There’s no denying it: the new map of wealthy nations is directly influencing the art market.

In the field of modern art, even if Europe with Picasso at the helm (the record price for his work is $179 million, set in 2015) has represented the inner circle of avant-garde art for as long as anyone can remember, we are now seeing a revolution in attitudes.

Important things have also occurred in other parts of the world, would you believe?

For instance, a region long considered a minnow in terms of modern art, in a perimeter encompassing the Middle East and the Arab nations, is currently rewriting its art history despite some local political trouble.

Until 2 July, the Institut du Monde Arabe (Arab World Institute) in Paris is showing the Barjeel Collection, around a hundred works owned by Sheikh Sultan Sooud Al Quassemi from Sharjah in UAE.  It is nothing less than one of the Middle East’s influential private collections.

Qatar, a small country known for its rich deposits of natural gas, undoubtedly owns the most important collection of modern Arab art; it’s permanently exhibited on the first floor of the Mathaf public museum in Doha.

The collection was conceived since the ’80s by Sheikh Assan Al Thani, the cousin of the current emir.

In Saudi Arabia businessman Adel Mohsen Al Mandil is a particularly active collector.

In Lebanon the colossal collection belonging to economist Ramzi Dalloul is often mentioned, and in Egypt the billionaire Naguib Sawiris, who made his fortune in telecoms, is an admirer of Egyptian painter Abdel Hadi al Gazzar (1925-1966).

The combination of deep financial resources and a desire to take ownership of a legacy that has been overlooked for far too long has led to a perceptible spike in the market.

‘The market is broader but more selective than it was five years ago,’ confirms Michael Jeha, the director of modern Arab art at Christie’s. ‘Qatar and Abu Dhabi, with their museum projects, are particularly active.

Over the past decade the prices have risen very noticeably. Even if there are serious problems in terms of biographical information about artists, things are improving.’


The art historian Brahim Alaoui is among the foremost connoisseurs in the field. He established the first pan-Arab collection for the Institut du Monde Arabe in Paris in 1985. ‘The problem with these modern works is that they still lack a lot of exposure internationally,’ he explains.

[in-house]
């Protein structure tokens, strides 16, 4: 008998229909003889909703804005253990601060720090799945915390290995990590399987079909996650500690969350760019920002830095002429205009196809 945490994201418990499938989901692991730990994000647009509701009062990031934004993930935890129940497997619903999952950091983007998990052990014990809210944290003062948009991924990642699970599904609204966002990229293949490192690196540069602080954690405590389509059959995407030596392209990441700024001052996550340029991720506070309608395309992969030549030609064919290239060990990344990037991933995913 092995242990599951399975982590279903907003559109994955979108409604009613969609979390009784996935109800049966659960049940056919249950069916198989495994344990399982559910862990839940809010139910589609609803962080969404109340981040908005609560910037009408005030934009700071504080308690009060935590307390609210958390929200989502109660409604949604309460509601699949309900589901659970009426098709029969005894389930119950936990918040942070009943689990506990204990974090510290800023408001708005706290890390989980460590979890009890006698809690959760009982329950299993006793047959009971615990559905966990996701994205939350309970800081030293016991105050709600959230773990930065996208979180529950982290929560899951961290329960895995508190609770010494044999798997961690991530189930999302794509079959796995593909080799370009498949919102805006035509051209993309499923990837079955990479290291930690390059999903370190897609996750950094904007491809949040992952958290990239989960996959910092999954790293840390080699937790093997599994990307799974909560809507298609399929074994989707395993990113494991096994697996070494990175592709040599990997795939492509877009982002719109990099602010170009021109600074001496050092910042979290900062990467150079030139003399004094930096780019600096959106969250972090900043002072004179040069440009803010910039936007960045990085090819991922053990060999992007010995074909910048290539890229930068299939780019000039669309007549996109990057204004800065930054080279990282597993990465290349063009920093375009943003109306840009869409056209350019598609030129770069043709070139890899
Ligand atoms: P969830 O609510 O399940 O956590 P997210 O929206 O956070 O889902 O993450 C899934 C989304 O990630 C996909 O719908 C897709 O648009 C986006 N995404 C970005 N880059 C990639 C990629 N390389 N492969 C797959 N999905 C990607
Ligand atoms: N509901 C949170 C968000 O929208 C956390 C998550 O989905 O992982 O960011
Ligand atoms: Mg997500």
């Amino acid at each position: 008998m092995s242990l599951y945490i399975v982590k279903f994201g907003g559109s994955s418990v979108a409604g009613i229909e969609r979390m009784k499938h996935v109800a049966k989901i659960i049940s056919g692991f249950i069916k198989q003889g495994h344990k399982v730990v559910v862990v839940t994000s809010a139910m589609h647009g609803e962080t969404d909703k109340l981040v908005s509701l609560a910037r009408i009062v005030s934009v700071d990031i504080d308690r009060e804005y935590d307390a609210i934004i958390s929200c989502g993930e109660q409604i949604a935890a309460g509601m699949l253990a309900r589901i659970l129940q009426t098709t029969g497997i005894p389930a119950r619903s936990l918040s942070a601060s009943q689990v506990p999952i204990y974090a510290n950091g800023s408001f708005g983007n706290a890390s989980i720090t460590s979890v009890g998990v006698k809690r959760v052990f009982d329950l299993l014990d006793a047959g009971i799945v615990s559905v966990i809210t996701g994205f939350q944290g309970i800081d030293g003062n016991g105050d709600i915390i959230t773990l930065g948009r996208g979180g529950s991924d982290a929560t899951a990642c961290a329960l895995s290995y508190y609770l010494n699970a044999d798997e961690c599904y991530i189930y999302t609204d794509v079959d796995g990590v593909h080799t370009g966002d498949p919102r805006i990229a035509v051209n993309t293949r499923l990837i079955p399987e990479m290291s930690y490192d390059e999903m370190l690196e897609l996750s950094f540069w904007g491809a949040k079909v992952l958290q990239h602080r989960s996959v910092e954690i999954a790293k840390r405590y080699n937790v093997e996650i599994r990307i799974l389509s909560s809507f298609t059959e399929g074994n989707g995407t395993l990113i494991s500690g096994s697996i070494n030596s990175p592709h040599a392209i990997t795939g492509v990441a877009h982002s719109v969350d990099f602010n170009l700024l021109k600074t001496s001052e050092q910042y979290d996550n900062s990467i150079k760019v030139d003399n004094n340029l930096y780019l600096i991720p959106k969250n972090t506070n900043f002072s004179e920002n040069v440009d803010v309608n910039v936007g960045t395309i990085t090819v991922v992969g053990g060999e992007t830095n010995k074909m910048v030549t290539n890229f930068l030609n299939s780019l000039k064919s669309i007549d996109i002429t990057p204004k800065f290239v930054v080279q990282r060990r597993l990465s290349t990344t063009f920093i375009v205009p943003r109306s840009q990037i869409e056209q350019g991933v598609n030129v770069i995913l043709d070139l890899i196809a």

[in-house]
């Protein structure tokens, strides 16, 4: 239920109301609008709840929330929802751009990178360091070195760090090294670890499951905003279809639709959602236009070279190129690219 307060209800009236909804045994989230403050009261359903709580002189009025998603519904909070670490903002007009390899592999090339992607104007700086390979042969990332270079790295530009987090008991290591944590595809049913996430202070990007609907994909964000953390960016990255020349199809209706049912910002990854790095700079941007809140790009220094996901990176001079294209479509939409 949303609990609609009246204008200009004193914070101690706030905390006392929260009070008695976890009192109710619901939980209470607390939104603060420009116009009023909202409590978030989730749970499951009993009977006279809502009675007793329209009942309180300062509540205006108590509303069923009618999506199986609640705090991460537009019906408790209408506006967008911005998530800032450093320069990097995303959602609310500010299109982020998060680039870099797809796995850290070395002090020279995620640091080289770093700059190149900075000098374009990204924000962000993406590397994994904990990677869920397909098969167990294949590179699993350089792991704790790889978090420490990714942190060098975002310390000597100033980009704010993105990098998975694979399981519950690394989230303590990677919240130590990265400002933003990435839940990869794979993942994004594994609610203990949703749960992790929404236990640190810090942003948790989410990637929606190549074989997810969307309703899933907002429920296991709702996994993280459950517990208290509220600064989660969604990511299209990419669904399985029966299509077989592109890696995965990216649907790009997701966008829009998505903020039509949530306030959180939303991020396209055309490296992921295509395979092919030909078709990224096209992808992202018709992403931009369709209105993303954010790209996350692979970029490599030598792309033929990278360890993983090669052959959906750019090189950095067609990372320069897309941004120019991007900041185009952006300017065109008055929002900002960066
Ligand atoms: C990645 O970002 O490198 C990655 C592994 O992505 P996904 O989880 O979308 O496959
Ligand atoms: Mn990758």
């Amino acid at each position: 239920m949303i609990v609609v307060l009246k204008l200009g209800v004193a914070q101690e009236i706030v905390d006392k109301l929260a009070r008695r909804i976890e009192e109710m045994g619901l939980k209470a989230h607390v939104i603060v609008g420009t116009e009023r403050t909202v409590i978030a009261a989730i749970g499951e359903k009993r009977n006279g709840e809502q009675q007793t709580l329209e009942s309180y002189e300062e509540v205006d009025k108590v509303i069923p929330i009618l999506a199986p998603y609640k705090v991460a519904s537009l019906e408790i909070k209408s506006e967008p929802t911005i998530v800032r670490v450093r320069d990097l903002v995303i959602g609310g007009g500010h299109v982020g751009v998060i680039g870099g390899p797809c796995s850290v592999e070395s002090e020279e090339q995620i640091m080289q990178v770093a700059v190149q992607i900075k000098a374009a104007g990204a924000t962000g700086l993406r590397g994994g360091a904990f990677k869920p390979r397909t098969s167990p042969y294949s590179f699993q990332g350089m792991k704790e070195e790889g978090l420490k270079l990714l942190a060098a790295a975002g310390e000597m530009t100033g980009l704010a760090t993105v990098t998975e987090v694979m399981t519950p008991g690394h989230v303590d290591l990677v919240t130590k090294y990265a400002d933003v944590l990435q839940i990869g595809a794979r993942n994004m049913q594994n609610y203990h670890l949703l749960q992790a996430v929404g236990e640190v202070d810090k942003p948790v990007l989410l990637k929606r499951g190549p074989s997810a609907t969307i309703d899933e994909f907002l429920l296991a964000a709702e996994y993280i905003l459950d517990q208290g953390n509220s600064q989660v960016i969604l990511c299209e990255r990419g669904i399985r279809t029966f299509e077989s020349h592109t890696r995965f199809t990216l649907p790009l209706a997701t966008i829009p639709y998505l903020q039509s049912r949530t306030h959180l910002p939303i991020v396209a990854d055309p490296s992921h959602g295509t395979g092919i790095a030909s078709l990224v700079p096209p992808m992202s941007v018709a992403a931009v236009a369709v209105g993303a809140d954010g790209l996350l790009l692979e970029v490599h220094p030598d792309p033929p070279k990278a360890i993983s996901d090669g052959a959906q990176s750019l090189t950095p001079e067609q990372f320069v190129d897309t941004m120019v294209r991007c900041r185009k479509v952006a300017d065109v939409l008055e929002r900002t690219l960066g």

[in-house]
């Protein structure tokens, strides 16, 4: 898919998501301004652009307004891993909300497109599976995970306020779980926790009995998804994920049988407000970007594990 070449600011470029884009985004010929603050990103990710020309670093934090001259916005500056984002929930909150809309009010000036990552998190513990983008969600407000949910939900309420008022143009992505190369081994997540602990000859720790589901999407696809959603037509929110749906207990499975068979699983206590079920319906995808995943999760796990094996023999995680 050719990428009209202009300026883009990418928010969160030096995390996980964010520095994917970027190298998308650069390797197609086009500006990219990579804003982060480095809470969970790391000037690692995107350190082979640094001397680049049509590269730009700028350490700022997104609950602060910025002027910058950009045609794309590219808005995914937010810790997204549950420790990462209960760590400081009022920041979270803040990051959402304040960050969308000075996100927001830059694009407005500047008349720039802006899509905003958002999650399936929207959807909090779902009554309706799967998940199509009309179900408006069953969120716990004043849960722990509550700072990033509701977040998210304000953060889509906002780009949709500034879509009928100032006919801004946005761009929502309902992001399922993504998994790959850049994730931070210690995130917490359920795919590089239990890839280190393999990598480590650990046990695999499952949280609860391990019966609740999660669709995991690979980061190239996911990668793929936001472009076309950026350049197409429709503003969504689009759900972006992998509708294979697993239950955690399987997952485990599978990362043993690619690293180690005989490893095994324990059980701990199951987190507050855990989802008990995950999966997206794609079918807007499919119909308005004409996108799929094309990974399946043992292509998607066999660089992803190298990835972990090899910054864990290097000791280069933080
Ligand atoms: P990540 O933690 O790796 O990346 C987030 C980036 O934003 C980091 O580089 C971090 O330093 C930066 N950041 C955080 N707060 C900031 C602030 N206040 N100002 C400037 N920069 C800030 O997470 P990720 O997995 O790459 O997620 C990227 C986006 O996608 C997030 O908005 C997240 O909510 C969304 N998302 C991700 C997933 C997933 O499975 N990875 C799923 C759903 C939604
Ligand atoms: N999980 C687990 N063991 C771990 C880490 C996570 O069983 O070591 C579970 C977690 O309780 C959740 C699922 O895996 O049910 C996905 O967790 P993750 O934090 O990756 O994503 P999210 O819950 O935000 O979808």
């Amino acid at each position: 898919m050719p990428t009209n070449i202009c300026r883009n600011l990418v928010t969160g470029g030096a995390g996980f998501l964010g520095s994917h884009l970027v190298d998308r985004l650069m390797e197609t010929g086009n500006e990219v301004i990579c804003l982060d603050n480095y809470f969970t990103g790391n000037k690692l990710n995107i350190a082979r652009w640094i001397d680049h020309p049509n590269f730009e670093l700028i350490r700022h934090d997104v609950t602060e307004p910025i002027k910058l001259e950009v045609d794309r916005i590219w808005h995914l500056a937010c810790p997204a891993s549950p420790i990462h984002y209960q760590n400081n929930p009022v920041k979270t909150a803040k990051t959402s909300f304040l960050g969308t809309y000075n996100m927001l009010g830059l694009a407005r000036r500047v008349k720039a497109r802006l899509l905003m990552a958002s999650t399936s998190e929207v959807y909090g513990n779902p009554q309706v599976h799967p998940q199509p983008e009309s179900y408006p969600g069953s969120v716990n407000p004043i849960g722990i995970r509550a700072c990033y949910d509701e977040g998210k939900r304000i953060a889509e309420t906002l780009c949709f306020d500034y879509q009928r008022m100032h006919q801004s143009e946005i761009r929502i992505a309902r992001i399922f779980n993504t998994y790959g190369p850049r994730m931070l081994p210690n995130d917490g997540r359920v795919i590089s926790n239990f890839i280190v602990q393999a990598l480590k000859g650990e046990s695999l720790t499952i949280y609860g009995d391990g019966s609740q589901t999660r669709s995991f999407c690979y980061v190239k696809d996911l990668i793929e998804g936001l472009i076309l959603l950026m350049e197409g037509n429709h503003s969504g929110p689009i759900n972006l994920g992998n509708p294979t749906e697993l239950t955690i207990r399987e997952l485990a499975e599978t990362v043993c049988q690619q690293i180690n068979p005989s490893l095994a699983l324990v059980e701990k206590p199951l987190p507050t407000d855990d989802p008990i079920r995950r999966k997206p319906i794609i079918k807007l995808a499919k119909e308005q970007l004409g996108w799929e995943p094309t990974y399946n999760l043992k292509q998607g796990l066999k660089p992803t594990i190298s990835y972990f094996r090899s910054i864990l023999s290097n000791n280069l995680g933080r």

Sultan Sooud Al Quassemi explains why he has become so involved in modern art from the Middle East:



He also said that amassing his collection since 2002 has allowed him, among other things, to

realise the importance of minorities in the region that have since disappeared.

Confounding preconceptions, he spoke about the importance role played by Jews in the creative modern landscape in this part of the world:



One of the new stars in this domain, whose work can be seen at the Institut du Monde Arabe, is Egyptian Mahmoud Said (1897-1964).

He was lawyer for many years before devoting himself to painting after a visit to Paris.

He has a realist touch, but styled in cubist and expressionist forms, depending on the period.

Exceptionally for an Arab artist, his catalogue raisonné was written and published by Skira in 2017. The record price for his work was set at 1.8 million euros for a 1934 painting.

Syria’s Marwan (1934-2016) is highly sought-after not only by the regional market but also by a much wider audience after Christine Macel, the Venice Biennale curator, dedicated an entire room to him in the international pavilion.

In 2014 the very hip Serralves Foundation in Porto also organised an exhibition of his work.

The painter who practiced in Germany for many years moved from expressionist portraits to thickly layered abstract work.

The highest price achieved for his work is 384,000 euros, for a 1975 portrait, but there is little doubt that his stock will continue to rise.
Among the most underrated artists on show at the Institut du Monde Arabe is the self-taught Baya (1931-1998), an Algerian painter who was spotted during her lifetime by the leader of the surrealist movement, André Breton.

Flowers, women and birds, rendered in a very graphic and colourful style have sold for up to 33,100 euros, her record price, set in 2014.
Sultan Sooud Al Quassemi concludes with good reason that we’re only at the beginning of a process that will give modern art from the Middle East its full dues.


Until 2 July.


(See also the report about Egyptian surrealism: On show now at
Kunstsammlung Nordrhein-Westfalen K20, Düsseldorf (Germany):
15 July 2017 – 15 October 2017)

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